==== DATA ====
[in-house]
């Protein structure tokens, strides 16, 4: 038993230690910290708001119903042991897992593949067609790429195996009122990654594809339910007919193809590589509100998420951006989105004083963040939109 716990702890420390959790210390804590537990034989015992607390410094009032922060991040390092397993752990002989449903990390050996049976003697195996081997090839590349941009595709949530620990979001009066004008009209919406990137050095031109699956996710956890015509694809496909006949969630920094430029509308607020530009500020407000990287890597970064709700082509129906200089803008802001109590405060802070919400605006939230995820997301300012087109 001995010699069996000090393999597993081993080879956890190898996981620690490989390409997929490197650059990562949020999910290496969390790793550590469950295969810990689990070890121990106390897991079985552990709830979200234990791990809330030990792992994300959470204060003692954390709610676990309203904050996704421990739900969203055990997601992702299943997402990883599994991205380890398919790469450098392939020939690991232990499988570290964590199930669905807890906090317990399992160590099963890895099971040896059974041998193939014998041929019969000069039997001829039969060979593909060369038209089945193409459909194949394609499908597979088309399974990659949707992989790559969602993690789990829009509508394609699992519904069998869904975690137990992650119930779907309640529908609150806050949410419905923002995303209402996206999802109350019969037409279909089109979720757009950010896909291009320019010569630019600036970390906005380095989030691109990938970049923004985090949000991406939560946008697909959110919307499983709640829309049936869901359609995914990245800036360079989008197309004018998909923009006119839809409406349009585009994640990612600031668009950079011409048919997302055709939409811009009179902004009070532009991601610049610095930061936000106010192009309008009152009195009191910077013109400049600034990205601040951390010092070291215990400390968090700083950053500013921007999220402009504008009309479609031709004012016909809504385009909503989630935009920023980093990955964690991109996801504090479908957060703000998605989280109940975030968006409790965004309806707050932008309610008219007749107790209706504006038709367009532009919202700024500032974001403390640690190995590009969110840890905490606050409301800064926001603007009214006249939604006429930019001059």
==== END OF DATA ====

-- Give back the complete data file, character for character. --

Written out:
[in-house]
């Protein structure tokens, strides 16, 4: 038993230690910290708001119903042991897992593949067609790429195996009122990654594809339910007919193809590589509100998420951006989105004083963040939109 716990702890420390959790210390804590537990034989015992607390410094009032922060991040390092397993752990002989449903990390050996049976003697195996081997090839590349941009595709949530620990979001009066004008009209919406990137050095031109699956996710956890015509694809496909006949969630920094430029509308607020530009500020407000990287890597970064709700082509129906200089803008802001109590405060802070919400605006939230995820997301300012087109 001995010699069996000090393999597993081993080879956890190898996981620690490989390409997929490197650059990562949020999910290496969390790793550590469950295969810990689990070890121990106390897991079985552990709830979200234990791990809330030990792992994300959470204060003692954390709610676990309203904050996704421990739900969203055990997601992702299943997402990883599994991205380890398919790469450098392939020939690991232990499988570290964590199930669905807890906090317990399992160590099963890895099971040896059974041998193939014998041929019969000069039997001829039969060979593909060369038209089945193409459909194949394609499908597979088309399974990659949707992989790559969602993690789990829009509508394609699992519904069998869904975690137990992650119930779907309640529908609150806050949410419905923002995303209402996206999802109350019969037409279909089109979720757009950010896909291009320019010569630019600036970390906005380095989030691109990938970049923004985090949000991406939560946008697909959110919307499983709640829309049936869901359609995914990245800036360079989008197309004018998909923009006119839809409406349009585009994640990612600031668009950079011409048919997302055709939409811009009179902004009070532009991601610049610095930061936000106010192009309008009152009195009191910077013109400049600034990205601040951390010092070291215990400390968090700083950053500013921007999220402009504008009309479609031709004012016909809504385009909503989630935009920023980093990955964690991109996801504090479908957060703000998605989280109940975030968006409790965004309806707050932008309610008219007749107790209706504006038709367009532009919202700024500032974001403390640690190995590009969110840890905490606050409301800064926001603007009214006249939604006429930019001059």